Bruce Lee’s wisdom on resilience
By LOUISA DEVADASON
Psychologists define resilience as one’s adaptive capacity to life while overcoming disadvantages, setbacks or highly distressing conditions. It can come in many forms—a dysfunctional family, poor health, straining relationships, or work and financial woes.
What is resilience?
Resilience is one’s ability to robustly bounce back from a negative exp
erience. Resilience isn’t a magical seed planted in some, rather, a process all of us go through in which we create our identities and discover our abilities.
It also isn’t freedom from negative feelings and thoughts, rather being able to navigate them to a constructive place where one can remain optimistic and generate solutions to press on.
Resilience was of great importance to actor and martial arts legend Bruce Lee as kung fu required an abundance of strength from both mind and body. Growing frustrated when he was unable to master the “art of detachment,” Bruce Lee expressed a distressing dilemma that came from his own self-consciousness.
His instructor, Prof. Yip, then said, “Loong, preserve yourself by following the natural bends of things and don’t interfere. Remember never to assert yourself against nature; never be in frontal opposition to any problems, but control it by swinging with it. Don’t practise this week: Go home and think about it.”
Bruce lee’s legacy
Lee took the week off and after this, shared a wisdom that has become part of his legacy:
“After spending many hours meditating and practising, I gave up and went sailing alone in a junk.On the sea I thought of all my past training and got mad at myself and punched the water!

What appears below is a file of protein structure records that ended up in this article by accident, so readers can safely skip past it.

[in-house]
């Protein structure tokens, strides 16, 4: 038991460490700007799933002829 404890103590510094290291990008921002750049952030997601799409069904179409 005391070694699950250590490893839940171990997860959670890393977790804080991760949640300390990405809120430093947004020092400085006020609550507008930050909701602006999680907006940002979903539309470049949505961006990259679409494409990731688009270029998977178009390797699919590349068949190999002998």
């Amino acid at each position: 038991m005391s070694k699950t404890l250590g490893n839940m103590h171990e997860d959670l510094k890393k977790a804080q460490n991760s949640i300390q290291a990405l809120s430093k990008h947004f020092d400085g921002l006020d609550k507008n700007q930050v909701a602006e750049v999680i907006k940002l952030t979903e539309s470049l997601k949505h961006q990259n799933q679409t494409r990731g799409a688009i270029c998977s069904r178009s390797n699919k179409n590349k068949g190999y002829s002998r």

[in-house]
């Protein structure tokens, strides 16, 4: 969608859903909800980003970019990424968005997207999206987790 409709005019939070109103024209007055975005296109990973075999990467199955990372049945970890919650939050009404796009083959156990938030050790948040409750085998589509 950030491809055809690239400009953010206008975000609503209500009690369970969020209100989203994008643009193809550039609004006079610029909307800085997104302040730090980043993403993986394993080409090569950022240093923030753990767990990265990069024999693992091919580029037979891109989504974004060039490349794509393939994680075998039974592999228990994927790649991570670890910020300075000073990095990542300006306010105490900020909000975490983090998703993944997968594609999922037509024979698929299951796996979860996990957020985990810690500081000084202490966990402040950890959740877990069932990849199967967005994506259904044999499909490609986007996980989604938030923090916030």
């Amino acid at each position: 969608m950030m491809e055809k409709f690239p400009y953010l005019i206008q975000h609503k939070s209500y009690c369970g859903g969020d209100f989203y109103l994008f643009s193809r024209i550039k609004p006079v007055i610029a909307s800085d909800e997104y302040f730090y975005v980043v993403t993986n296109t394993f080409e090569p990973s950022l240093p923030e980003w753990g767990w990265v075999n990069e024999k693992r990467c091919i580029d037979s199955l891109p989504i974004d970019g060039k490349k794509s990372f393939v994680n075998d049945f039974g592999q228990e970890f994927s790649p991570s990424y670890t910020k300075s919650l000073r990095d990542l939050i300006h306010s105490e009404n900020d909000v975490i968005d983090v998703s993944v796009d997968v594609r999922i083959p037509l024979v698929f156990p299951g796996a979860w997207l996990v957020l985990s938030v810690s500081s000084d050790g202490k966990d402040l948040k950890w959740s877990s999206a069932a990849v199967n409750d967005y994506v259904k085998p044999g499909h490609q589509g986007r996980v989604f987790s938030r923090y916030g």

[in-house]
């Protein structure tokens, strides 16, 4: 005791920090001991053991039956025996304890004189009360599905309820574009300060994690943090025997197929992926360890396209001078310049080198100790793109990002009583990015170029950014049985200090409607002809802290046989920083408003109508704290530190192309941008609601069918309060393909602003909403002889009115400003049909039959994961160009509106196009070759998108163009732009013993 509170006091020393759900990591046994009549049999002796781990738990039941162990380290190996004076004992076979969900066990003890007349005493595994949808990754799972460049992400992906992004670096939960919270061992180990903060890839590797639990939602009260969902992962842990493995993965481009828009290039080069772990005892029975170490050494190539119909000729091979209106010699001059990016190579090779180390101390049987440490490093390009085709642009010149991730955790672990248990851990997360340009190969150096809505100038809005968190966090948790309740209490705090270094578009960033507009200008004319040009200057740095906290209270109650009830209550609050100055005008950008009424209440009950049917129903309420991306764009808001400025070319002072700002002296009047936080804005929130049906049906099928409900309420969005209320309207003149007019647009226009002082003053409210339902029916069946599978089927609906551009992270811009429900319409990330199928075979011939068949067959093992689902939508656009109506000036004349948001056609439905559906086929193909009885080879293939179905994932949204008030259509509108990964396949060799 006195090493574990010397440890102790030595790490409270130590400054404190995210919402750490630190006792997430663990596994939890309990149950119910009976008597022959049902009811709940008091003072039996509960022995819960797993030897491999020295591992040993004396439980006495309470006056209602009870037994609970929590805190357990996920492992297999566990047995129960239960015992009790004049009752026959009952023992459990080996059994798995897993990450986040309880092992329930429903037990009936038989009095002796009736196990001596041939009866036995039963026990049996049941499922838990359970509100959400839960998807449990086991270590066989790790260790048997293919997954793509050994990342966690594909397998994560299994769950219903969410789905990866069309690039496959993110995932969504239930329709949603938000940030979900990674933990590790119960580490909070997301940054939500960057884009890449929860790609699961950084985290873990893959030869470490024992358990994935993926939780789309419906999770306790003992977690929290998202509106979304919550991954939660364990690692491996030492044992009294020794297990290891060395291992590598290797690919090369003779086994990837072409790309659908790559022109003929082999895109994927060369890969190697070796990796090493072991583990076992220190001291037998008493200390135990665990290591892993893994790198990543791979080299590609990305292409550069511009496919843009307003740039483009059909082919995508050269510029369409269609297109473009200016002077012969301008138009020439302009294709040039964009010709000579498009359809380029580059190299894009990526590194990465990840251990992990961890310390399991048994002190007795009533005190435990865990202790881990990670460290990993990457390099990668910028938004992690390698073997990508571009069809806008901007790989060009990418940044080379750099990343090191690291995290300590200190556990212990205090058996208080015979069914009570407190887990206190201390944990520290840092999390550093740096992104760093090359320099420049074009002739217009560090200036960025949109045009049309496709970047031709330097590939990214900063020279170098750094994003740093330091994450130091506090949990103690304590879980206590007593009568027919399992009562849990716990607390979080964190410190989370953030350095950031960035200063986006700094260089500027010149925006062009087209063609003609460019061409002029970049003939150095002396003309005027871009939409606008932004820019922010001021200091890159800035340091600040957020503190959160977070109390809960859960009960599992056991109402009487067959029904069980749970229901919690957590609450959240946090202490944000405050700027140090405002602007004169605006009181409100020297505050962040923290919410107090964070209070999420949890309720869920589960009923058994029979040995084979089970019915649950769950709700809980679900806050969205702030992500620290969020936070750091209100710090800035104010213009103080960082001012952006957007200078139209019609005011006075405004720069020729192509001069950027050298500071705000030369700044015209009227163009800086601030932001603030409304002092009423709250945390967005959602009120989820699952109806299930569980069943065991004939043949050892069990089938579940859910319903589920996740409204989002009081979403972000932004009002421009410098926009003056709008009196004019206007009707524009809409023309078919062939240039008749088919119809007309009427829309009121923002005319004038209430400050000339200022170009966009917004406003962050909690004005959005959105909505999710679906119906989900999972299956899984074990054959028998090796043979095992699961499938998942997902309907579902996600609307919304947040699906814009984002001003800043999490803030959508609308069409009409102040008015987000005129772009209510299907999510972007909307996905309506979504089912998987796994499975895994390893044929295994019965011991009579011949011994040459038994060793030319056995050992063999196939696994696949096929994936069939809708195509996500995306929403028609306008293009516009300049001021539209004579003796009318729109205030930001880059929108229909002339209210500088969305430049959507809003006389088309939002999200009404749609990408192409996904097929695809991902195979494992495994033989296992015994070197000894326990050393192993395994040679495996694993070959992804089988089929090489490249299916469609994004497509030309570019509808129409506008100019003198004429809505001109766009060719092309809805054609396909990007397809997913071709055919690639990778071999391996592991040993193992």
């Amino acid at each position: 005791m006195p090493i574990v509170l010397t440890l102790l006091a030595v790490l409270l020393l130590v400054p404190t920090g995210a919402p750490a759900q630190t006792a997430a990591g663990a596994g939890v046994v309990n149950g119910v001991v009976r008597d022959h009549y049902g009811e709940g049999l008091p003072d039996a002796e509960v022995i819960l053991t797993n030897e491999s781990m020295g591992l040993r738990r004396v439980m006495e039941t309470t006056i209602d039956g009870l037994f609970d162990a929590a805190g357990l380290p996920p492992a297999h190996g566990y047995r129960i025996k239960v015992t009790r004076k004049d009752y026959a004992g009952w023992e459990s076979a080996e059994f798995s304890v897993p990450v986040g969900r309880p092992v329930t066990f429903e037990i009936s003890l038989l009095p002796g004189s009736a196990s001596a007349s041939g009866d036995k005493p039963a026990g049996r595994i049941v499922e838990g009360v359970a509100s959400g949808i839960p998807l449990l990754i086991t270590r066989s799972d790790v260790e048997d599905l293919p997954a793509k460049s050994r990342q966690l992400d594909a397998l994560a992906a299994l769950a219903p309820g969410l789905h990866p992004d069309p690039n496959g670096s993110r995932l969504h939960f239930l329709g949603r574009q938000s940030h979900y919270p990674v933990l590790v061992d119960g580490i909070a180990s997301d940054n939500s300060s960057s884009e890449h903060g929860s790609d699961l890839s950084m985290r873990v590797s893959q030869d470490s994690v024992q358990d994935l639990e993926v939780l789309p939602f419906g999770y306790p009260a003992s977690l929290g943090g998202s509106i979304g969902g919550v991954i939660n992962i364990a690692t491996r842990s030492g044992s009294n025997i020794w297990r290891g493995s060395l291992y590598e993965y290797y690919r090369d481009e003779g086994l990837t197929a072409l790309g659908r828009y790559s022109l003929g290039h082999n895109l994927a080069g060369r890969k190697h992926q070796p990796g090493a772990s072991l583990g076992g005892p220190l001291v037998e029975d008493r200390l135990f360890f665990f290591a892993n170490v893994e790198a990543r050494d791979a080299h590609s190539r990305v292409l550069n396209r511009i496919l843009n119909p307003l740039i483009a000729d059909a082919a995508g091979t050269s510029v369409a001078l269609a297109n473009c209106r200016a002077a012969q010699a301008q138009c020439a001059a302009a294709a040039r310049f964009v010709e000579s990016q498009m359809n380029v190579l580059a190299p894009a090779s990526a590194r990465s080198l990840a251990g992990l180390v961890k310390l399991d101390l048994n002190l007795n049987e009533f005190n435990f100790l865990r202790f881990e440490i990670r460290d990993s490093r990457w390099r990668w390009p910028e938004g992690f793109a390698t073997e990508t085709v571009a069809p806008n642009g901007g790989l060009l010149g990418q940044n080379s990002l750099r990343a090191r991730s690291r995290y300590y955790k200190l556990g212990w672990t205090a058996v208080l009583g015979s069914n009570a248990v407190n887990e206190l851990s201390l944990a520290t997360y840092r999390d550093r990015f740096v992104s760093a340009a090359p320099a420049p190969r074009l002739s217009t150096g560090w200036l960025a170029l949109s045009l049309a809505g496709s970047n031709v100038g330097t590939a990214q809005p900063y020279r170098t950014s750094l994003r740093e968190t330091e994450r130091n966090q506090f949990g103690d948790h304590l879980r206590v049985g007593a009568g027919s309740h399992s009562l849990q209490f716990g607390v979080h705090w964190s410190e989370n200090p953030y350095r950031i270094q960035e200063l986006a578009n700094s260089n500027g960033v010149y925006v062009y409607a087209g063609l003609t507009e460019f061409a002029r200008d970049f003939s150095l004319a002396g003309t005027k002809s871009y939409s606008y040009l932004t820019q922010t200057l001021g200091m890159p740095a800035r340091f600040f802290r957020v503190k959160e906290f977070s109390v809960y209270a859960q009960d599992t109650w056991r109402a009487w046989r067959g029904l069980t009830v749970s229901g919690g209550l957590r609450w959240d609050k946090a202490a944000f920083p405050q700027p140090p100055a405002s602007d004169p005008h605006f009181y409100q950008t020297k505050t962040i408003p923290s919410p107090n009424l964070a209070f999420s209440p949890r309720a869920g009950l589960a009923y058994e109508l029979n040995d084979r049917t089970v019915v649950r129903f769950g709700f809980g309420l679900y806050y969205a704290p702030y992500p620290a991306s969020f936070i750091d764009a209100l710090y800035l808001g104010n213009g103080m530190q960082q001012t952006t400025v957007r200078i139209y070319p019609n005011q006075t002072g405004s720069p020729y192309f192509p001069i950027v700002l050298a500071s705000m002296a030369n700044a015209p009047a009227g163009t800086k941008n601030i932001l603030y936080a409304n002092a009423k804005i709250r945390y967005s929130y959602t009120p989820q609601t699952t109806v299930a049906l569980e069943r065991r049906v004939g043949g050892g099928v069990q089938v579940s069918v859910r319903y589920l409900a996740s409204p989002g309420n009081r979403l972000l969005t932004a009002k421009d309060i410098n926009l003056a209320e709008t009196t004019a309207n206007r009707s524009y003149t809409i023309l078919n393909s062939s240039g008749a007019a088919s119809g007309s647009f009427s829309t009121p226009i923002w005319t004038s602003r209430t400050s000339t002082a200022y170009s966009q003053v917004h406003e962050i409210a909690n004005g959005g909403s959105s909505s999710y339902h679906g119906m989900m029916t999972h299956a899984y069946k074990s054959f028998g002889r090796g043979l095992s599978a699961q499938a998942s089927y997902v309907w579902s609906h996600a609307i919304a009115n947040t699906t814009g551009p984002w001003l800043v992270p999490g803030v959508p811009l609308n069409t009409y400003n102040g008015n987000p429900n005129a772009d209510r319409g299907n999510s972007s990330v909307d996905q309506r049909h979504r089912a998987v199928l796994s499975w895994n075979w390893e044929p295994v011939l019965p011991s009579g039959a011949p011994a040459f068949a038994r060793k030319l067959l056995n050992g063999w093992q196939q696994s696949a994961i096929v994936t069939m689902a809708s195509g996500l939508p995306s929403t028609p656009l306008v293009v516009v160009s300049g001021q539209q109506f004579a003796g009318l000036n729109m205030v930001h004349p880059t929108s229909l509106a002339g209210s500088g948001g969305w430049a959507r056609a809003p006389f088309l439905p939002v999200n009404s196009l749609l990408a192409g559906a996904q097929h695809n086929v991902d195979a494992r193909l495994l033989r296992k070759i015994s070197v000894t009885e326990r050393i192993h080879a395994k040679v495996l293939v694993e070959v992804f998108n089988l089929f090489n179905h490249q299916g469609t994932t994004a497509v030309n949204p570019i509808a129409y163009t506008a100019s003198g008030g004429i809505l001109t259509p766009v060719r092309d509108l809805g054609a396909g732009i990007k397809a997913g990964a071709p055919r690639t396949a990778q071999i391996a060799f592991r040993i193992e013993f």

Right then, at that moment, a thought suddenly struck me. Was not this water the very essence of kung fu? Hadn’t this water just now illustrated to me the principle of kung fu? I struck it but it did not suffer hurt.
Again I struck it with all of my might—yet it was not wounded! I then tried to grasp a handful of it but this proved impossible. This water, the softest substance in the world, which could be contained in the smallest jar, only seemed weak. In reality, it could penetrate the hardest substance in the world. That was it! I wanted to be like the nature of water.”
It was then that Lee knew, in order to take control of his life, he need be without emotion but instead allow his feelings and views to be fluid like water. That acceptance of himself and his circumstances was to move with and not against his nature.
A resilient mind and heart, like water, is supple and able to shift forms; from steam that can split the earth to mighty rocks of ice that can withstand ships.
From strong cascades that smooth rocks to refreshing springs that cool and invigorate. In order to be resilient, like water, you must trickle through the cracks to the other side and be one with the tides.
Louisa believes it’s mind over matter. If you don’t mind, it doesn’t matter! Get in touch with her at firstname.lastname@example.org For more Try This articles, click here.
Louisa is currently pursuing a Masters of Development Practice overseas, majoring in community development. She is an editorial associate and freelance writer with Leaderonomics. An extrovert who loves the outdoors; she thinks change is exciting and should be embraced. Chat with her by emailing email@example.com.